Many thanks to Jeremy, Christina, Erik, Lamia and Kristen for all the work that went into creating the French translation subtitle file for both Parts I & II of the Greening the Desert video below. As a result, I’ve been able to upload a version suitable for your French-speaking friends and family, should you have some.
After clicking play, click on the ‘CC’ button at bottom
of the video to enable the French subtitles
And, a big thanks must also go to Frank Gapinski for the Greening the Desert Part I video that has turned so many on to permaculture concepts. It’s amazing the impact a few minutes of video can have on the world!
P.S. Because of the hard-coded English subtitles in the original version of the video embedded above, English speakers would be better to watch it instead.Comments (1)
Aid Projects, Building, Community Projects, Conservation, Demonstration Sites, Education Centres, Food Plants - Annual, Food Plants - Perennial, Irrigation, Land, Plant Systems, Regional Water Cycle, Rehabilitation, Salination, Storm Water, Swales, Terraces, Waste Systems & Recycling, Waste Water, Water Harvesting — by Dan Lewin November 11, 2011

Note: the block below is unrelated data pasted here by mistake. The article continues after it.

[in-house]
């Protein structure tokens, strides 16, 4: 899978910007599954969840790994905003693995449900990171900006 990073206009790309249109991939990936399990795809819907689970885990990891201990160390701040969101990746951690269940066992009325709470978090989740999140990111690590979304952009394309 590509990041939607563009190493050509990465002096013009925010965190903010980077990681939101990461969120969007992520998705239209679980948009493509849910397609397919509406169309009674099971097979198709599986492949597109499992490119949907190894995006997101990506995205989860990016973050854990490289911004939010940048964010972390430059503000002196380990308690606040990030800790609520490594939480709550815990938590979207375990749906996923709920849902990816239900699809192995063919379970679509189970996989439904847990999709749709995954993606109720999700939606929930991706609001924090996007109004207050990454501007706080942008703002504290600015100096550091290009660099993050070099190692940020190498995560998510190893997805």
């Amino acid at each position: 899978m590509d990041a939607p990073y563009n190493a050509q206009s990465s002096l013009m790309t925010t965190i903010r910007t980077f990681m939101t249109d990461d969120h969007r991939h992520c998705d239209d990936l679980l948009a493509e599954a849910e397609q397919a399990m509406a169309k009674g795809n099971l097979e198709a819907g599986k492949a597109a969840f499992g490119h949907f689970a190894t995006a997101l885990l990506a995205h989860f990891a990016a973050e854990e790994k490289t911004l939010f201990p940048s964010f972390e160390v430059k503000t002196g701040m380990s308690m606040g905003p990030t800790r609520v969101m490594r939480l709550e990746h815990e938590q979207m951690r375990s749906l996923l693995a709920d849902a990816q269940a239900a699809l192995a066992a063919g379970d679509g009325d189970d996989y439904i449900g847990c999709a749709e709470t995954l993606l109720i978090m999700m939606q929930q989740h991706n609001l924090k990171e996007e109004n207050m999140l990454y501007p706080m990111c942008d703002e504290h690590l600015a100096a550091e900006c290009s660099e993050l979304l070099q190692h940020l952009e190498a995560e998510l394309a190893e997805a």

An aerial view of the site
Although the landscape here could be seen as a model for scarcity, what there is an abundance of is rocks. The baked dusty earth barely passes for soil and during the summer there isn’t rain here for over six months. With valuable agricultural resources seemingly at a minimum, rocks can be incredibly valuable in the design of a sustainable human settlement. In the case of the Permaculture Research Institute of Jordan’s site (PRIJ), rocks have formed the main building blocks of the swales that form the back bones of this small farm. They surround the heavily mulched planting pits for the many varieties of trees here and they also can be used for another useful function which litres of my sweat has been testament to! They make up the substrate of the grey water system into which reeds are planted that feed on the water flowing through from the sinks and showers in the washing block.Comments (3)
Conservation, Courses/Workshops, Dams, Land, Soil Conservation, Storm Water, Swales, Water Harvesting — by Craig Mackintosh PRI Editor November 1, 2011